We have apartments and town homes we place them in. We get connected to employment and education and teach them how to be adults. We also have a foster care program where we work with teens in foster care. That population has a hard time getting placed with families. We believe kids should be with families and kids should have connections. We work with those families to train them, to provide support to them to make sure those kids and teens are in the home. We have offices in Lynchburg, Roanoke, Harrisonburg, and Richmond.
Hugh: Those are Virginia cities. This is a nice banner they have. A little bit about what they do here. What is the URL for your website?
Adam: It is ImpactLivingServices.org.
Hugh: Thank you, sir.
Allison Zuba: These are some of the best nonprofit leaders in Lynchburg.
Hugh: Who are you?
Allison: I’m Allison Zuba.
Hugh: Who are you?
Linda Bright: I’m Linda Bright, the program manager for Bedford Ride.
Vicky Craig: I’m Vicky Craig, the public relations coordinator for the Central Virginia Alliance for Community Living, your area agency on aging.
Hugh: Whoa, my peer group.
Allison: I’m Allison Zuba. I’m the executive director at the Adult Care Center, the best place to spend your day in Lynchburg.
Hugh: Adult Care Center. Do you all work together? Or I just happened to catch you together.
Allison: We don’t get to work together a lot, but we certainly support each other’s organizations.
Hugh: Tell us about Adult Care Center. Tell us about CVACL.
Allison: The Adult Care Center has folks who need a little extra help and still want to live at home, but have a great place to be during the day. Folks come to us Monday through Friday, play games, have great food, and enjoy themselves immensely. Laughter is the key to the day here.
Hugh: My wife might be calling you. Tell us about this organization.
Linda: Bedford Ride, we are a program of the Central Virginia Alliance for Community Living. We do non-emergency medical training and transportation for Bedford residents who are unable to drive. All of our drivers are carefully vetted volunteers. We have over 90 volunteers, 20 wheelchair accessible vans, and five cars.
Hugh: We are in central Virginia. Bedford is the next town over. Look at this. Be a Santa to a Senior.
Vicky: Right now, at the Central Virginia Alliance for Community Living, we are doing a Be a Santa to a Senior program. That is when we provide Christmas presents for our clients and others throughout the area. We do need people to come and take our tags. This is how we provide Christmas to seniors who otherwise wouldn’t have Christmas.
Hugh: Where can they find you online?
Hugh: And where can they find Adult Care Center?
Linda: And Bedford Ride is BedfordRide-CVACL.org.
Hugh: Those are places you can find these ladies.
Do you want to talk about Meals on Wheels? People have heard of Meals on Wheels but may not know much about it. Tell people who you are and what you’re representing here.
Janet Lomax: I’m Janet Lomax. I am representing on Meals on Wheels of greater Lynchburg.
Hugh: People may have heard about it, but they don’t know what Meals on Wheels is about.
Janet: Meals on Wheels delivers hot meals every day, Monday through Friday, to home-bound individuals who cannot prepare a nutritious meal for themselves or who do not have a person who can prepare nutritious meals for them. This Meals on Wheels delivers those meals for them, filling the gap for them.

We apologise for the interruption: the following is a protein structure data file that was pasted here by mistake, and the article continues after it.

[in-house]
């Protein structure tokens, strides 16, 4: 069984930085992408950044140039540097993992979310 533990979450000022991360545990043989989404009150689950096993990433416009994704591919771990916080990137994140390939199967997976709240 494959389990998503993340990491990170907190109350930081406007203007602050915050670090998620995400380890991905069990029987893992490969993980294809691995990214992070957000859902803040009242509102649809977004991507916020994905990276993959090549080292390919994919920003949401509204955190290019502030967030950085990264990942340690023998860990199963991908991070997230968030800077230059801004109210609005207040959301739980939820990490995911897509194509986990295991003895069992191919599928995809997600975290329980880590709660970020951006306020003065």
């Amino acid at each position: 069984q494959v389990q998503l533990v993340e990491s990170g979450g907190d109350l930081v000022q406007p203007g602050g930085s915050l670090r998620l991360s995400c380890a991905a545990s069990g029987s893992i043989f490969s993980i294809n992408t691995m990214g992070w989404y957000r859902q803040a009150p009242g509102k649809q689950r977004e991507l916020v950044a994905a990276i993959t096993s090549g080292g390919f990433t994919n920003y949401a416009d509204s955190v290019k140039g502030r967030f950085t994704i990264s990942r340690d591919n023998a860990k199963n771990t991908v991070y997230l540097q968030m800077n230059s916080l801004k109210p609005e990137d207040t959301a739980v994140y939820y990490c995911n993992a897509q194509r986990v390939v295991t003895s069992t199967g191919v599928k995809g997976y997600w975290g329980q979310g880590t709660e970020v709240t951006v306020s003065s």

Hugh: We do have a pretty large need. We have a segment under the poverty line in Lynchburg, don’t we?
Janet: Yes, we do.
Hugh: Where can people find you online?
Janet: They can to go MealsLynchburg.org.
Hugh: Thank you for standing up and telling your story. Let’s see who I haven’t interviewed yet. Tell people who you are and what’s this organization you’re representing.
Teresa: Thank you so much. I’m Teresa Davis. I’m the communications director at Gleaning for the World. We are located in Concord, Virginia. We focus on disaster relief and humanitarian aid locally here in Central Virginia, and nationally and internationally as well.
Hugh: Gleaning for the World. What is it about? What do you do?
Teresa: Our mission statement is to share the love of God at home and around the world. That’s what we’re doing. We’re sharing God’s love by meeting tangible needs to people in need.
Hugh: Like what? Give me an instance.
Teresa: For example, right now, we have a truck on the way to California to help the people staying in shelters because of the Kincaid wildfire. This morning, they are back at the warehouse loading a truck headed to Jordan to bring clothes and basic materials to the refugees there.
Hugh: Wow. Where can people find you online?
Hugh: Thank you for sharing your story.
What are you doing here? Connect Networking Group. Who are you, and what is this organization?
Elizabeth Snyder: I’m Elizabeth Snyder. I am with the Connect Lynchburg Group. I like to say we are the Angie’s List of Lynchburg because we have our businesses that we refer each other out and we do networking. The reason why we’re here today is we also do a lot of work in the community. That’s part of being a member of Connect. We do community work.
Hugh: Love it. Where can people find you online?
Elizabeth: We have a website. We’re on Facebook. Our web URL is LynchburgConnect.com.
Hugh: I think I’ve made the rounds. Thank you for coming by! Tell others the story of some of these great nonprofits and what they’re doing.